Many audiophiles believe that advertising is corrupting both the HiFi market and the HiFi magazines. Even online HiFi mags pages are filled with hundreds of banners that make reading difficult, to say the least. Your opinion on this "hot" topic?


Harry Pearson >
Advertising itself does not corrupt. It's like saying "money is the root of all evil". Actually, the quote is "the love of money is the root of all evil" and it's the "lust for the advertising dollar that corrupts" the content of virtually all of today's print publications, and the situation is, if anything, worse online where the content is mostly absolutely free. At least, the owners of print magazines can charge for the editorial content, although most of them prefer to let the advertising pay almost all of the bill, instead of asking the readers to pay more, so that the advertisers can't call all the shots. Audio reviews and critiques are supposed to be for the reader, not the advertiser. The readers need to have reliable guides to help them distinguish among and between the plethora of products flooding the market.


TNT-AUDIO >
In my opinion, something new is happening nowadays. Class D amplifiers are starting to sound unbelievably good for the price (and size). Nonetheless, many audiophiles claim this isn't "HiFi" sound. Are prejudices so hard to destroy? How do you consider this new "trend" of Class D amps, apparently welcomed even by the "big boys" (Mark Levinson, among others)?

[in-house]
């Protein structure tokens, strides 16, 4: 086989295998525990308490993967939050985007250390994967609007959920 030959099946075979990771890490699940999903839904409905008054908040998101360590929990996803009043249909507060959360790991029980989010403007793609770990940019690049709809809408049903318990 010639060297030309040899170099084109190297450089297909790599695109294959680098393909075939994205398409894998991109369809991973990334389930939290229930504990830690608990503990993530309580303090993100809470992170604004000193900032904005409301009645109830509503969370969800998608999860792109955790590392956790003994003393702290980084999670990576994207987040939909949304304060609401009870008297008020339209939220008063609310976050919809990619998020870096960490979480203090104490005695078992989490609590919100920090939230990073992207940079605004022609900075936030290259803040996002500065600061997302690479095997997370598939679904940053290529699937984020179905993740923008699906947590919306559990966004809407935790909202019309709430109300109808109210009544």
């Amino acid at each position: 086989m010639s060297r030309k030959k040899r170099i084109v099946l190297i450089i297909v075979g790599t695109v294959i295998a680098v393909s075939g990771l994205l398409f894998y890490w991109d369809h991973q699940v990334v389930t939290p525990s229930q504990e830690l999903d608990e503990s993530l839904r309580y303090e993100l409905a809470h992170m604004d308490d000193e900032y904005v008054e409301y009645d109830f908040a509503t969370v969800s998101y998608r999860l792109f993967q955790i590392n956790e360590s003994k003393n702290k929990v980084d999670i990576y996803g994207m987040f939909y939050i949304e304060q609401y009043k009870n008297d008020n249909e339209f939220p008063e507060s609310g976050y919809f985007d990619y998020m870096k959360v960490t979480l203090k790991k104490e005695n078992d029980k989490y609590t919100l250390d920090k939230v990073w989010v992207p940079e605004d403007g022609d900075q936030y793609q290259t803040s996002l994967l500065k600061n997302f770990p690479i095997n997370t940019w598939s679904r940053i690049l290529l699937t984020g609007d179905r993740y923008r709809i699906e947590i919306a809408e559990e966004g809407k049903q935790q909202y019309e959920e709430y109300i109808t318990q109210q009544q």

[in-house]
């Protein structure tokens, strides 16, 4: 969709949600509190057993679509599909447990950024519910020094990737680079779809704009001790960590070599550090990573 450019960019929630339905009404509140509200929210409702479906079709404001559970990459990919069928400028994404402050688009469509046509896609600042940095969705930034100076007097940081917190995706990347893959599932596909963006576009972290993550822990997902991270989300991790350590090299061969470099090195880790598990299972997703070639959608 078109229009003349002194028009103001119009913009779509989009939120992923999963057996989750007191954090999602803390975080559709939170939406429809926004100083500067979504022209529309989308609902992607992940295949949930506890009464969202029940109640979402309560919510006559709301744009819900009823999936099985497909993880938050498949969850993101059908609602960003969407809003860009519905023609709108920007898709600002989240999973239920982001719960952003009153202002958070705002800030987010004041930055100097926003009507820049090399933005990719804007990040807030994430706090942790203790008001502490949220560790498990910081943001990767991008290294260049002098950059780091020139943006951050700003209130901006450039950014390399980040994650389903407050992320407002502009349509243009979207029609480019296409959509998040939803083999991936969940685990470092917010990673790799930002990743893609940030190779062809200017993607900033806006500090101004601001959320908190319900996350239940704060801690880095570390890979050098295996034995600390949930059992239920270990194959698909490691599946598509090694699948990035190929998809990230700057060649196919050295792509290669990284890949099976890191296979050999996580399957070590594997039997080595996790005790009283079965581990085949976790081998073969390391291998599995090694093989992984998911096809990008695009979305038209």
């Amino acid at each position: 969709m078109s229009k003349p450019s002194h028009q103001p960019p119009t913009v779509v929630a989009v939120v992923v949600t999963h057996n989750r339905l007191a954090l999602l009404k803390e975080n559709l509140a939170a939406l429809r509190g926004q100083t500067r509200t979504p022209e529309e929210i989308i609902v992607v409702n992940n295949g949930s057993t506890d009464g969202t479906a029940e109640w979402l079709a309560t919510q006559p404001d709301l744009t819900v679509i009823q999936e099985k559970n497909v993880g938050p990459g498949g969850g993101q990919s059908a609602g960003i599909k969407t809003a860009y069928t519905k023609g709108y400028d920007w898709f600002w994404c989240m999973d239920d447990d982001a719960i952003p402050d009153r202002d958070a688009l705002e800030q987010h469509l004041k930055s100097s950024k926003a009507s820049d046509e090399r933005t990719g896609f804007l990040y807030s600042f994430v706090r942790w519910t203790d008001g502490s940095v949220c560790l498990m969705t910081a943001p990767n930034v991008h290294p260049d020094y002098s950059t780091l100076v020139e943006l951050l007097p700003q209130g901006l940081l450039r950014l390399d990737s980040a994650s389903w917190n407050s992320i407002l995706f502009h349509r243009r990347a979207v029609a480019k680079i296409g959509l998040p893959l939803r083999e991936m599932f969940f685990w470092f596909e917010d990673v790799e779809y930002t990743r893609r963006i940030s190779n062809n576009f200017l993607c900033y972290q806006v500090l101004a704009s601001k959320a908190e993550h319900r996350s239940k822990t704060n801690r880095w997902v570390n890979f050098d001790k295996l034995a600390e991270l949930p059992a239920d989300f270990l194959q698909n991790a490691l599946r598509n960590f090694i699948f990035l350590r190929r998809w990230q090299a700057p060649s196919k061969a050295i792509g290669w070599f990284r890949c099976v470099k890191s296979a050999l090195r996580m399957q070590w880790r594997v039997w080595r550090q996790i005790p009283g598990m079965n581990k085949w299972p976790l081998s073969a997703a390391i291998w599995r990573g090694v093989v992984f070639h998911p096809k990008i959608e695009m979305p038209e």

Harry Pearson >
I have heard so few Class D amplifiers that, in my ignorance, I can't find anything constructive to say.


TNT-AUDIO >
How's TAS? I've read somewhere you are going to work on a new editorial project...is it just HiFi gossip?


Harry Pearson >
I have a romantic entanglement and deep feeling for the original traditions of The Absolute Sound, probably akin to like father to son and so would be reluctant to up and leave it. Despite the rumors that abound, I, at this point, have no new editorial project that on the boards. Period. This true as of this writing on 24 June, 2008.

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PostSubject: Re: Harry Pearson 2008   Wed Apr 23, 2014 7:00 pm

"(to wit, real music occurring in a real space). "

I think this is a legitimate starting place, but I do have a question.

Why are audiophile systems producing such small soundstages than? I have not seen a stock audiophile component produce a real space real size soundstage in many years if ever. I have heard tuned systems do this so I know the statement is true but why do the designers not make this happen?

Harry, I'm not putting this on you of course cause your not a designer and would be the first one to say "that's it, now that's a real stage", but why would the industry not do real stage comparisons to be a guideline for the truth? That's what I did in my studio in Nashville. I recorded in one room, controled in the next, and the third was for playback. This gave me a reference on which to judge. A 8-12' X 6-8' X 6-8' tall is not a real size stage. I couldn't squeeze an orchestra in there to save my life.